Honoring parents is so important that its observance is rewarded: “…that your days may be lengthened…that you may long endure…that you may live long.”

David Klinghoffer, author of Shattered Tablets, offers a number of interpretations: Practically, if we take care of our parents, our children will take care of us, helping us literally to live longer.

Symbolically, the quality and meaning of our lives is lengthened (deepened) through the deference, nobility, and, sometimes, sacrifice that characterizes honoring one’s parents. Or perhaps the primary beneficiary isn’t the individual at all; instead, honoring parents ensures the continuation of society through the preservation of its wisdom, values, and beliefs.

So exactly what makes parents so special that they appear in the Big Ten, that they are treated as if they are on a pedestal, that they are paired with a reward, that they alone are honored even after death by 12 months of mourning?

The answer can be found in the very structure of the Ten Commandments. Written on two tablets of stone, the Five Commandments on the first are between people and God, the rabbis of the Talmud explain: “I am God. Do not have other gods. Don’t take God’s name in vain. Remember Creation through Shabbat. Honor your father and your mother.”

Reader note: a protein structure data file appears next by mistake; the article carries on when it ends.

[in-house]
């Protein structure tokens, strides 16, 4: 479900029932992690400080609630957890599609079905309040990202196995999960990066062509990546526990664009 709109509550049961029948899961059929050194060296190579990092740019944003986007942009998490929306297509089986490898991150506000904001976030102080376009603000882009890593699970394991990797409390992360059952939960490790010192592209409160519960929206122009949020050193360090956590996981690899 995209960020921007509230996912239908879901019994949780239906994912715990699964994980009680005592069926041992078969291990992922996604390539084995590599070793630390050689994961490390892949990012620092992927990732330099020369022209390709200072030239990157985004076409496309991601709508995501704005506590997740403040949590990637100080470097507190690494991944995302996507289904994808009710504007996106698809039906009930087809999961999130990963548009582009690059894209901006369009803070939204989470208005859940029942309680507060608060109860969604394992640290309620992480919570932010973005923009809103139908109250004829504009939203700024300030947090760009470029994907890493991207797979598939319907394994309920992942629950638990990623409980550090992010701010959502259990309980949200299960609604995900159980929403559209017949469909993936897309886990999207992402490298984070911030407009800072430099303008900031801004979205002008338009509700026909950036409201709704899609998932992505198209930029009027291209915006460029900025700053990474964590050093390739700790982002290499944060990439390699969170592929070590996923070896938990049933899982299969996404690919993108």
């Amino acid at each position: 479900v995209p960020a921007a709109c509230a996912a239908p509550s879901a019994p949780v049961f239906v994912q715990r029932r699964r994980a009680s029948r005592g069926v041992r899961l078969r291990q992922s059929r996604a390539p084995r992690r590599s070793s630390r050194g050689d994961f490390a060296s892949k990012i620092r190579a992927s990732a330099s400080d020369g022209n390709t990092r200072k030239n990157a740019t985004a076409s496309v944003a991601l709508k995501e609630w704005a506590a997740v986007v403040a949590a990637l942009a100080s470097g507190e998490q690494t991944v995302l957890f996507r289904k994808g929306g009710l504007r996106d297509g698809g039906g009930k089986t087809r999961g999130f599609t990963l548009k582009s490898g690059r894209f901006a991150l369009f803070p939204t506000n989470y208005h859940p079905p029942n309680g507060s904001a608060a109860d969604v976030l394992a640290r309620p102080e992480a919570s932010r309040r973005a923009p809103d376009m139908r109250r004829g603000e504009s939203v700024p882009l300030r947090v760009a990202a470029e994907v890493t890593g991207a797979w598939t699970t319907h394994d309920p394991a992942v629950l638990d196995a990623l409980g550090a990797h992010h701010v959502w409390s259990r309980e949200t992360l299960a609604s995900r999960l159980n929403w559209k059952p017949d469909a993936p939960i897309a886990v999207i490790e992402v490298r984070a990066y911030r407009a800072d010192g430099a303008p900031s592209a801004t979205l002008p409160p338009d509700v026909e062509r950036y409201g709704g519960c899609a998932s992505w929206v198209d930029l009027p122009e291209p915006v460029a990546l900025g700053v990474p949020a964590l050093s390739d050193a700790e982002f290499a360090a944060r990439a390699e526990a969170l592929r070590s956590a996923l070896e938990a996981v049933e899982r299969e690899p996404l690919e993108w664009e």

Those on the second tablet, the rabbis of the Talmud explain, are between people and people: “Don’t murder.  Don’t steal. Don’t commit adultery.  Don’t lie. Don’t covet.”

So why is the Commandment to honor parents on the first, God-centered tablet when it seems to be a people-to-people Commandment? Because parents, the rabbis conclude, are God’s emissaries on earth.

Parents are the bridge between God and humankind.  On a simple level, parents are God’s emissaries when they give birth and guide the development of a child’s relationships with God and others. This role is underscored not only by the position of the Fifth Commandment on the first tablet, but also by the identical Command throughout the Torah to “honor” both God and parents. When you honor a parent, it is as if you honor God.